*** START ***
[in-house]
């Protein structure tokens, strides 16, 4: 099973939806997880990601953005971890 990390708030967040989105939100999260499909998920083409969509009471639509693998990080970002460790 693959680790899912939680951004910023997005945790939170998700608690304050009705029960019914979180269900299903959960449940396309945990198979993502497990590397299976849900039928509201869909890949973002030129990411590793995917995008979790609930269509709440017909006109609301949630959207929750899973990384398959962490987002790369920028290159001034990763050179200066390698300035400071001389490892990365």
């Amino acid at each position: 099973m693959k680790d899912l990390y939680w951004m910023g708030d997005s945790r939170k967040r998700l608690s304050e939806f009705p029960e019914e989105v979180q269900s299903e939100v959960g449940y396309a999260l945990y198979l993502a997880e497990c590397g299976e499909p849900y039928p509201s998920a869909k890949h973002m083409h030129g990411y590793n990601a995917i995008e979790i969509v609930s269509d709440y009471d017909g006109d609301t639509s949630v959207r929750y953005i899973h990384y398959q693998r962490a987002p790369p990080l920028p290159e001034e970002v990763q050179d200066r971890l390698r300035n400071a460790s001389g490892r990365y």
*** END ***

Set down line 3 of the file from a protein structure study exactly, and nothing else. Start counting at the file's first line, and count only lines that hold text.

């Amino acid at each position: 099973m693959k680790d899912l990390y939680w951004m910023g708030d997005s945790r939170k967040r998700l608690s304050e939806f009705p029960e019914e989105v979180q269900s299903e939100v959960g449940y396309a999260l945990y198979l993502a997880e497990c590397g299976e499909p849900y039928p509201s998920a869909k890949h973002m083409h030129g990411y590793n990601a995917i995008e979790i969509v609930s269509d709440y009471d017909g006109d609301t639509s949630v959207r929750y953005i899973h990384y398959q693998r962490a987002p790369p990080l920028p290159e001034e970002v990763q050179d200066r971890l390698r300035n400071a460790s001389g490892r990365y």